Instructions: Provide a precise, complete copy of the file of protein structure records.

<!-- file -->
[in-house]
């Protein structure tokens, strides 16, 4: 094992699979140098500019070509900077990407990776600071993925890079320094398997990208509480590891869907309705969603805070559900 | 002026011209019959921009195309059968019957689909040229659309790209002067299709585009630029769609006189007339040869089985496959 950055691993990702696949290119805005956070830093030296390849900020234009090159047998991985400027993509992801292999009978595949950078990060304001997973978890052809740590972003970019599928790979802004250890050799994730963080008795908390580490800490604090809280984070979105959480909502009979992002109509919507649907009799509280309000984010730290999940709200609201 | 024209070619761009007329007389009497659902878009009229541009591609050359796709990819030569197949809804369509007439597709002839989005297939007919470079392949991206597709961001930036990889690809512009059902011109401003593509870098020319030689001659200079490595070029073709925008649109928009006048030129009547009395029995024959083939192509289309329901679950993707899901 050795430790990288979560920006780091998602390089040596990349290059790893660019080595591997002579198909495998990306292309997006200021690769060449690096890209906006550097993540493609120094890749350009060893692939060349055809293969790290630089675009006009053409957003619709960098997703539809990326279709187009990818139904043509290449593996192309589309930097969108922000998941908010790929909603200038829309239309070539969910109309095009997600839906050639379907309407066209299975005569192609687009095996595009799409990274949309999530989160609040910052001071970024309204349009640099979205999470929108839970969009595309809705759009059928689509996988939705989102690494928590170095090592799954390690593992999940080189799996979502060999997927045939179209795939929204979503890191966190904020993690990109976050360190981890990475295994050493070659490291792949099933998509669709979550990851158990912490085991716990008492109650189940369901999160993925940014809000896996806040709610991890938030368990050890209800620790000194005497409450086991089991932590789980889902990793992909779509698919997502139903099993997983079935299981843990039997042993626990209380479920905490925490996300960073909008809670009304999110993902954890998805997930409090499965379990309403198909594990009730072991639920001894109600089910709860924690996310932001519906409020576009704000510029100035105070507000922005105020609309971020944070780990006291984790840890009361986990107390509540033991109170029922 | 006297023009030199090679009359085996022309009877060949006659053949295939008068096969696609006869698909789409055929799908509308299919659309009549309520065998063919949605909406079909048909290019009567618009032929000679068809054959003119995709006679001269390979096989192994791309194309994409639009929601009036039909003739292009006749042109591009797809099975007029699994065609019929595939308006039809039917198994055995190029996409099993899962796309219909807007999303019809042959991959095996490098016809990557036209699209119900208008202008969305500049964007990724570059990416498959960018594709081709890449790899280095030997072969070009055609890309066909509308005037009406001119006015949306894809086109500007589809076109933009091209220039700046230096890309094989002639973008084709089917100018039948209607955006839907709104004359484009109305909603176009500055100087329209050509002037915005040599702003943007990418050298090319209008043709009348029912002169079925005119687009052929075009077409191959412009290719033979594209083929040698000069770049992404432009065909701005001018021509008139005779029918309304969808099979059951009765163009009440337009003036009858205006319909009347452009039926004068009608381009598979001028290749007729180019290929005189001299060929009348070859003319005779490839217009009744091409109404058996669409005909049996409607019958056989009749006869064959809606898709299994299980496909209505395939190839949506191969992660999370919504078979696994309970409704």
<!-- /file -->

[in-house]
């Protein structure tokens, strides 16, 4: 094992699979140098500019070509900077990407990776600071993925890079320094398997990208509480590891869907309705969603805070559900 | 002026011209019959921009195309059968019957689909040229659309790209002067299709585009630029769609006189007339040869089985496959 950055691993990702696949290119805005956070830093030296390849900020234009090159047998991985400027993509992801292999009978595949950078990060304001997973978890052809740590972003970019599928790979802004250890050799994730963080008795908390580490800490604090809280984070979105959480909502009979992002109509919507649907009799509280309000984010730290999940709200609201 | 024209070619761009007329007389009497659902878009009229541009591609050359796709990819030569197949809804369509007439597709002839989005297939007919470079392949991206597709961001930036990889690809512009059902011109401003593509870098020319030689001659200079490595070029073709925008649109928009006048030129009547009395029995024959083939192509289309329901679950993707899901 050795430790990288979560920006780091998602390089040596990349290059790893660019080595591997002579198909495998990306292309997006200021690769060449690096890209906006550097993540493609120094890749350009060893692939060349055809293969790290630089675009006009053409957003619709960098997703539809990326279709187009990818139904043509290449593996192309589309930097969108922000998941908010790929909603200038829309239309070539969910109309095009997600839906050639379907309407066209299975005569192609687009095996595009799409990274949309999530989160609040910052001071970024309204349009640099979205999470929108839970969009595309809705759009059928689509996988939705989102690494928590170095090592799954390690593992999940080189799996979502060999997927045939179209795939929204979503890191966190904020993690990109976050360190981890990475295994050493070659490291792949099933998509669709979550990851158990912490085991716990008492109650189940369901999160993925940014809000896996806040709610991890938030368990050890209800620790000194005497409450086991089991932590789980889902990793992909779509698919997502139903099993997983079935299981843990039997042993626990209380479920905490925490996300960073909008809670009304999110993902954890998805997930409090499965379990309403198909594990009730072991639920001894109600089910709860924690996310932001519906409020576009704000510029100035105070507000922005105020609309971020944070780990006291984790840890009361986990107390509540033991109170029922 | 006297023009030199090679009359085996022309009877060949006659053949295939008068096969696609006869698909789409055929799908509308299919659309009549309520065998063919949605909406079909048909290019009567618009032929000679068809054959003119995709006679001269390979096989192994791309194309994409639009929601009036039909003739292009006749042109591009797809099975007029699994065609019929595939308006039809039917198994055995190029996409099993899962796309219909807007999303019809042959991959095996490098016809990557036209699209119900208008202008969305500049964007990724570059990416498959960018594709081709890449790899280095030997072969070009055609890309066909509308005037009406001119006015949306894809086109500007589809076109933009091209220039700046230096890309094989002639973008084709089917100018039948209607955006839907709104004359484009109305909603176009500055100087329209050509002037915005040599702003943007990418050298090319209008043709009348029912002169079925005119687009052929075009077409191959412009290719033979594209083929040698000069770049992404432009065909701005001018021509008139005779029918309304969808099979059951009765163009009440337009003036009858205006319909009347452009039926004068009608381009598979001028290749007729180019290929005189001299060929009348070859003319005779490839217009009744091409109404058996669409005909049996409607019958056989009749006869064959809606898709299994299980496909209505395939190839949506191969992660999370919504078979696994309970409704």